Poor Customer Service: What is it with banks?
Light in dark times

Rigid rules and the bankruptcy of customer service

 

Just when I thought things couldn’t get any worse they did.

 

12406507_frustrated businessmanPreviously I described how my bank had rejected a payment to an overseas supplier whilst “charging” 6.65% for the transaction. When writing I fully expected the matter to be amicably resolved. I never for a moment believed they actually expected to get away with it. After all it is pure bank robbery, albeit an inversion of the normal sense of the term. Here you have a billion pound organisation extorting money from a small business simply because they believe they can get away with it. It seems that I was naïve and misguided and completely failed to recognise just what bullies banks are.

 

Let me remind you of the details. I logged on to internet banking and proceeded to make an international payment to our principle supplier. Using the same system with the same account details that I had used for my last payment to this supplier, I initiated the process following the usual steps. After completing the first part of the transaction I duly received the text message with the authorisation number necessary to finalise the payment and was able to proceed and log off without any warning whatsoever that things were amiss. I confirmed that all was okay by checking the account the next day to ensure the payment had processed, which it had.

 

It was only a week later that I spotted an unexpected credit on the account which turned out to be the reversal of that payment less the 6.65% difference. (I subsequently received a standard receipt notification of this “deposit.”) Accordingly I followed- up with the bank and was waiting the results of their investigation when I wrote my last post.

 

Well, on Friday, I received a call from Santander to tell me that:

 

  • Payment could not be effected because some supplier bank details were missing;
  • This was deemed to be my fault and therefore I would not be entitled to any refund of the difference between the two amounts;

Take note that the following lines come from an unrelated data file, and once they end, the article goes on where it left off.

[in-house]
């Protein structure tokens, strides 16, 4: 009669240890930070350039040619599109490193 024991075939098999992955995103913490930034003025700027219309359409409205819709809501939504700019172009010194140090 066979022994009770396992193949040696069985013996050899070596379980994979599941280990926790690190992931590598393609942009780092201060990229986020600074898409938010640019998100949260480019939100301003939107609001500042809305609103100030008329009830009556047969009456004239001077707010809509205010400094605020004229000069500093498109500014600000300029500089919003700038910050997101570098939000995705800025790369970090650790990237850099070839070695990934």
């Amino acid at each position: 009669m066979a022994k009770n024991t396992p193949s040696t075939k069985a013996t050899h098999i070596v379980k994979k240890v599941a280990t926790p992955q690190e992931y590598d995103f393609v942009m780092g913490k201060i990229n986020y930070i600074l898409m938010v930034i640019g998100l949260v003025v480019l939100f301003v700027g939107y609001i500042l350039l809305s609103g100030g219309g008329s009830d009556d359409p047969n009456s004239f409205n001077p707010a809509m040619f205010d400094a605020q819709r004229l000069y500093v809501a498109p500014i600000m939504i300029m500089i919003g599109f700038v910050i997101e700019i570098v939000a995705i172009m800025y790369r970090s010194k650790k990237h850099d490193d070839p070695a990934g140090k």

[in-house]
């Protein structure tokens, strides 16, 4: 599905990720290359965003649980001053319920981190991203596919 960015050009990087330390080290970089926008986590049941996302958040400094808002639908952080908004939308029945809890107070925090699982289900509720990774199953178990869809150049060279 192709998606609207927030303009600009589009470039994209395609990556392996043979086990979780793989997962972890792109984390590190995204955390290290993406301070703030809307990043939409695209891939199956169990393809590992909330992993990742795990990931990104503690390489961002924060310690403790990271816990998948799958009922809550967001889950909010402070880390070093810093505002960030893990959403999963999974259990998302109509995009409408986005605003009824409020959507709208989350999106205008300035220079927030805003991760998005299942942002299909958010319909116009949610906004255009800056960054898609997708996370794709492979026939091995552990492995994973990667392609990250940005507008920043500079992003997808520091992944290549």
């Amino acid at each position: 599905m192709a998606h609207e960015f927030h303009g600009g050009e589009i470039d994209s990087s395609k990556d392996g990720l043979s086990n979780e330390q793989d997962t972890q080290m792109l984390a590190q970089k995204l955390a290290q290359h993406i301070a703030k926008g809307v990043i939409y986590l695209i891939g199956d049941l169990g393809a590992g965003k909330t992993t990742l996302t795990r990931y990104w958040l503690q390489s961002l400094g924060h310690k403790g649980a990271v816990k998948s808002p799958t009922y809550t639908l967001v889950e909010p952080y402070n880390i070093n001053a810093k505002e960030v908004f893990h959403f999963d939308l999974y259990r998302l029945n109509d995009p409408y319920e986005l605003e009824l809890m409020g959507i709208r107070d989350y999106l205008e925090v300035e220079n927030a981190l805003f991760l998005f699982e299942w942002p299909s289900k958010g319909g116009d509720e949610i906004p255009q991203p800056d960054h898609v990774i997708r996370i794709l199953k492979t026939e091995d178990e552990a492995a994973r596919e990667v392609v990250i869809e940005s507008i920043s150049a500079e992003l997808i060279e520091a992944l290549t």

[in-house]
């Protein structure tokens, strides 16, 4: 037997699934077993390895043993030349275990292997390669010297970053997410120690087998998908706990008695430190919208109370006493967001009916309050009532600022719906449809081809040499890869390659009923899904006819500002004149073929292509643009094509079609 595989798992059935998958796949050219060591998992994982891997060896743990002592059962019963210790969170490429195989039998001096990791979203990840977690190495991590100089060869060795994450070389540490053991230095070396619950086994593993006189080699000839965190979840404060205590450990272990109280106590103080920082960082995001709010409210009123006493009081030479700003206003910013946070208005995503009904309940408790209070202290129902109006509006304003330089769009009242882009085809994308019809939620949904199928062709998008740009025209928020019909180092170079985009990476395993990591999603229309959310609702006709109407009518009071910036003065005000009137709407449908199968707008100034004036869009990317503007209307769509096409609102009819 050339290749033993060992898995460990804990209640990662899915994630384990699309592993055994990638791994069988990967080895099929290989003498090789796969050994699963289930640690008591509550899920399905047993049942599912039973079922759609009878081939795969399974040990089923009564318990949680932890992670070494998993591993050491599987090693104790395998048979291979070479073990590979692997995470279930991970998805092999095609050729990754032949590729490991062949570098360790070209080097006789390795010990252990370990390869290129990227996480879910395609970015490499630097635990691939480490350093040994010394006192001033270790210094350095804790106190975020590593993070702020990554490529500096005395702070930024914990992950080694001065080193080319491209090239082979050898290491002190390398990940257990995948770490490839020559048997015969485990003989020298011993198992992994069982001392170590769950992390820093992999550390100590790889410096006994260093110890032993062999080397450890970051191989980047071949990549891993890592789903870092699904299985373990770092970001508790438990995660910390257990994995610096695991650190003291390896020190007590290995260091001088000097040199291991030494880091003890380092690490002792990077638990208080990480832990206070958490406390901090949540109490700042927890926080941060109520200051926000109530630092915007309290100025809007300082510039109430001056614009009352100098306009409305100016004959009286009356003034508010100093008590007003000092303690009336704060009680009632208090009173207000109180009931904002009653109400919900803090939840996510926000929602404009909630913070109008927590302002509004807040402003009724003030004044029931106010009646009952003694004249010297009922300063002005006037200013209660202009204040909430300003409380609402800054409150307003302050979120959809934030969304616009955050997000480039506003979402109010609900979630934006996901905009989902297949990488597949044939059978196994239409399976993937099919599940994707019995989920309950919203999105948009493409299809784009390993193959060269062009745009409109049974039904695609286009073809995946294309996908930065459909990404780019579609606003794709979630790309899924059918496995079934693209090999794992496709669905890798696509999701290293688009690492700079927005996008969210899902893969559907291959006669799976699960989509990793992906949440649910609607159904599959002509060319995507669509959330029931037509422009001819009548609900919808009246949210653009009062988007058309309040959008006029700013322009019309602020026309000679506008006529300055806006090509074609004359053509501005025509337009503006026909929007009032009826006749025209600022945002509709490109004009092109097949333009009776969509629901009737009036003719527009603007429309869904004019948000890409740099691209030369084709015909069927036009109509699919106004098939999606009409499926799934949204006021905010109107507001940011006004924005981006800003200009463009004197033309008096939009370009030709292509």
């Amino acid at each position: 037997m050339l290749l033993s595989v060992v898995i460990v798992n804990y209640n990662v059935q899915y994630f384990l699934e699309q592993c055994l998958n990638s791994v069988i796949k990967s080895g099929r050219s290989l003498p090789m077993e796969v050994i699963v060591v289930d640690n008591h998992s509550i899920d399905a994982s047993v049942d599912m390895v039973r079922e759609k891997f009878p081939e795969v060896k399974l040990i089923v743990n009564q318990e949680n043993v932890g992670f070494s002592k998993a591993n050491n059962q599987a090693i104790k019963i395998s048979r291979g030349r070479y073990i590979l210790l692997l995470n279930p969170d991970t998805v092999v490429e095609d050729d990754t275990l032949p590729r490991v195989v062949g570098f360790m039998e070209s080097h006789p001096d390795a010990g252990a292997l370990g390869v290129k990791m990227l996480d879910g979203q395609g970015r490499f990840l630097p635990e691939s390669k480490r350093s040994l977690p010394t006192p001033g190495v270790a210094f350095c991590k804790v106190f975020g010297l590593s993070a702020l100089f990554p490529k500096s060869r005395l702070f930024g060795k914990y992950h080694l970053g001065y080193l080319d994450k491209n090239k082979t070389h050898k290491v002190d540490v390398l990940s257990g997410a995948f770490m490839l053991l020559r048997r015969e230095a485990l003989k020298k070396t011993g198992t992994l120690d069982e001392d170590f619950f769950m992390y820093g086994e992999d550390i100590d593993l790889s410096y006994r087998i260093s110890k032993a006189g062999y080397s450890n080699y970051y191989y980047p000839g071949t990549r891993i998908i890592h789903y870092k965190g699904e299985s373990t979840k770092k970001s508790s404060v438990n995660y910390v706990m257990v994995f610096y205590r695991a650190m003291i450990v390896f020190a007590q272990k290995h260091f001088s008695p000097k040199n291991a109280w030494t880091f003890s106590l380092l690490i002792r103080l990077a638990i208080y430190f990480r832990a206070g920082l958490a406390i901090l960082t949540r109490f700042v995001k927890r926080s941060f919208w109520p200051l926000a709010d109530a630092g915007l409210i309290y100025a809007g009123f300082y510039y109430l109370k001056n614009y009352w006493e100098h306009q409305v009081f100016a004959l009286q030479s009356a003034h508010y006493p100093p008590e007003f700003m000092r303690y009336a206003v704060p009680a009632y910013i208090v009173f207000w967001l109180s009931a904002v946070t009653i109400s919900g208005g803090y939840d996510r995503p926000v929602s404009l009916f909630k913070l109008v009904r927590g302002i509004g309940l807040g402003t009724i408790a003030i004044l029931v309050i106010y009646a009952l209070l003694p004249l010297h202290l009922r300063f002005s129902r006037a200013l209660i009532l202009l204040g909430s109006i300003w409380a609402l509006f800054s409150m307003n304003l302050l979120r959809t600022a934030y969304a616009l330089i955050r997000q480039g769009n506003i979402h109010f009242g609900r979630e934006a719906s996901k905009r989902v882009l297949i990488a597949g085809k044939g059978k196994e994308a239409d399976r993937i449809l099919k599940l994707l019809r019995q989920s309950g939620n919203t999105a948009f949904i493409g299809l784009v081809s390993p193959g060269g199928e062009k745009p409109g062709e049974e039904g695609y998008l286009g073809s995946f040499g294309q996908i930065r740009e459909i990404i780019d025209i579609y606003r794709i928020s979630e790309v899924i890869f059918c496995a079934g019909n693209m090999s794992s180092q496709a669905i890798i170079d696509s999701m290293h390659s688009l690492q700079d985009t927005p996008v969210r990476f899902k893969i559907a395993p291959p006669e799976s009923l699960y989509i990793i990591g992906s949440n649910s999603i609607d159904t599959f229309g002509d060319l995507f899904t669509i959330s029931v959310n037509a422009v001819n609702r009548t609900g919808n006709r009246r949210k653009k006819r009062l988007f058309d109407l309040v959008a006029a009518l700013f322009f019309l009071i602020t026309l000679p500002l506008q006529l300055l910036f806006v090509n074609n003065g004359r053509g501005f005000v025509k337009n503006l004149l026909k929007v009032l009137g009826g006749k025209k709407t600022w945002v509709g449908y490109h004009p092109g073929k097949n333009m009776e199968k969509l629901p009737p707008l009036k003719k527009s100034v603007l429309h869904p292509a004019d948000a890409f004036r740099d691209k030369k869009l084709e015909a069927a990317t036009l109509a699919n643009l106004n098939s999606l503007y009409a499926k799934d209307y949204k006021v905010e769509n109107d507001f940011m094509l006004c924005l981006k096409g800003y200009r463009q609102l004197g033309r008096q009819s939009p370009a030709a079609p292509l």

• There was no point in asking to speak to a manager because he would say the same thing;
  • If I wished to complain I could do so and they would send me the Financial Ombudsman’s details.

 

How do you like them apples? Needless to say I didn’t and after vociferously and vainly pointing out that their systems were deficient and how ridiculous and unfair this was, I was left with no option but to formally complain. And now, 3 business days, later I am still awaiting those details.

 

Needless to say, I am extremely angry! There are several things about this whole scenario that really make my blood boil!

 

  • The reliance on the system which is seen to be paramount and which is clearly deficient;
  • The size of the discrepancy. Nobody can tell me that the US dollar depreciated by 6.65% against the pound in 24 hours. (The difference shows just to what extent banks rip-off their customers with the difference between their buying and selling rates.)
  • The rigidity with which the rules are applied and the inability and unwillingness to listen to reason;
  • The manner in which the bank has effectively outsourced customer complaints to the ombudsman, implicitly telling its customers that they don’t matter enough and to “take their chances” with an ostensibly independent body. The alacrity with which they do so once again implies an over-reliance on clearly defined rules, as well as suggesting that the Financial Ombudsman is possibly not as independent as we customers would like to think.   

24308978_easy bankruptcyThis may or may not be an indication of a serious malaise in our banking systems, but it is a clear indicator of how bankrupt their customer service is, despite management’s claims otherwise, and how customer service really stacks up against profits. They will ultimately learn, however, that this is not the way to build a sustainable business. Customers will inevitably fight back. I certainly am and I’m sure you would too.

So make sure you aren't operating like a bank with a bankrupt customer service approach!   

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